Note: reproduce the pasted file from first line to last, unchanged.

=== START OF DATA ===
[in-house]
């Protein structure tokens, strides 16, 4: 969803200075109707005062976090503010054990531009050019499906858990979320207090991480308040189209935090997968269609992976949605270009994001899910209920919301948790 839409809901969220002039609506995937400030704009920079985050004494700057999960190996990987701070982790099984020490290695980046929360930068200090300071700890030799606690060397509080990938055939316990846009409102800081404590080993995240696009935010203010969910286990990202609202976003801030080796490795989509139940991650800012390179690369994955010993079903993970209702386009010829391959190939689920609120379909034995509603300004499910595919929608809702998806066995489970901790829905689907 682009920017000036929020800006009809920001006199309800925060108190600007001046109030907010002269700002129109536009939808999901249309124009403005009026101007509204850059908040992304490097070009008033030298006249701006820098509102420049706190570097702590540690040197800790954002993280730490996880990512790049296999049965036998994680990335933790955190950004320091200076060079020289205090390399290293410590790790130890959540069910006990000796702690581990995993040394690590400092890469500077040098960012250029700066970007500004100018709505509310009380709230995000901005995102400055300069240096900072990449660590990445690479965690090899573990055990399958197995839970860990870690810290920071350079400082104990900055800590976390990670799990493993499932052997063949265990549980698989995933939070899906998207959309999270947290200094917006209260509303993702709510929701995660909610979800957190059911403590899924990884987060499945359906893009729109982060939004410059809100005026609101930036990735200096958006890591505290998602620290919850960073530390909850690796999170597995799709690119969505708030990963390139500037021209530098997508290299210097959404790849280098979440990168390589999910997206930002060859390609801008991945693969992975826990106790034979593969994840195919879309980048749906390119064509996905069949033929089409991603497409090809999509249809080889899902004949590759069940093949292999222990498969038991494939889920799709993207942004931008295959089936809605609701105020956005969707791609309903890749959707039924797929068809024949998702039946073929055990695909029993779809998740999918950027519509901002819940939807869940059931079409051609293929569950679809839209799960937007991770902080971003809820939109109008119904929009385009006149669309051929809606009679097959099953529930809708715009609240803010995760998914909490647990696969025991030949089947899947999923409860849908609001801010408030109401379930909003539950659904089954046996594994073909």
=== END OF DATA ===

[in-house]
């Protein structure tokens, strides 16, 4: 969803200075109707005062976090503010054990531009050019499906858990979320207090991480308040189209935090997968269609992976949605270009994001899910209920919301948790 839409809901969220002039609506995937400030704009920079985050004494700057999960190996990987701070982790099984020490290695980046929360930068200090300071700890030799606690060397509080990938055939316990846009409102800081404590080993995240696009935010203010969910286990990202609202976003801030080796490795989509139940991650800012390179690369994955010993079903993970209702386009010829391959190939689920609120379909034995509603300004499910595919929608809702998806066995489970901790829905689907 682009920017000036929020800006009809920001006199309800925060108190600007001046109030907010002269700002129109536009939808999901249309124009403005009026101007509204850059908040992304490097070009008033030298006249701006820098509102420049706190570097702590540690040197800790954002993280730490996880990512790049296999049965036998994680990335933790955190950004320091200076060079020289205090390399290293410590790790130890959540069910006990000796702690581990995993040394690590400092890469500077040098960012250029700066970007500004100018709505509310009380709230995000901005995102400055300069240096900072990449660590990445690479965690090899573990055990399958197995839970860990870690810290920071350079400082104990900055800590976390990670799990493993499932052997063949265990549980698989995933939070899906998207959309999270947290200094917006209260509303993702709510929701995660909610979800957190059911403590899924990884987060499945359906893009729109982060939004410059809100005026609101930036990735200096958006890591505290998602620290919850960073530390909850690796999170597995799709690119969505708030990963390139500037021209530098997508290299210097959404790849280098979440990168390589999910997206930002060859390609801008991945693969992975826990106790034979593969994840195919879309980048749906390119064509996905069949033929089409991603497409090809999509249809080889899902004949590759069940093949292999222990498969038991494939889920799709993207942004931008295959089936809605609701105020956005969707791609309903890749959707039924797929068809024949998702039946073929055990695909029993779809998740999918950027519509901002819940939807869940059931079409051609293929569950679809839209799960937007991770902080971003809820939109109008119904929009385009006149669309051929809606009679097959099953529930809708715009609240803010995760998914909490647990696969025991030949089947899947999923409860849908609001801010408030109401379930909003539950659904089954046996594994073909």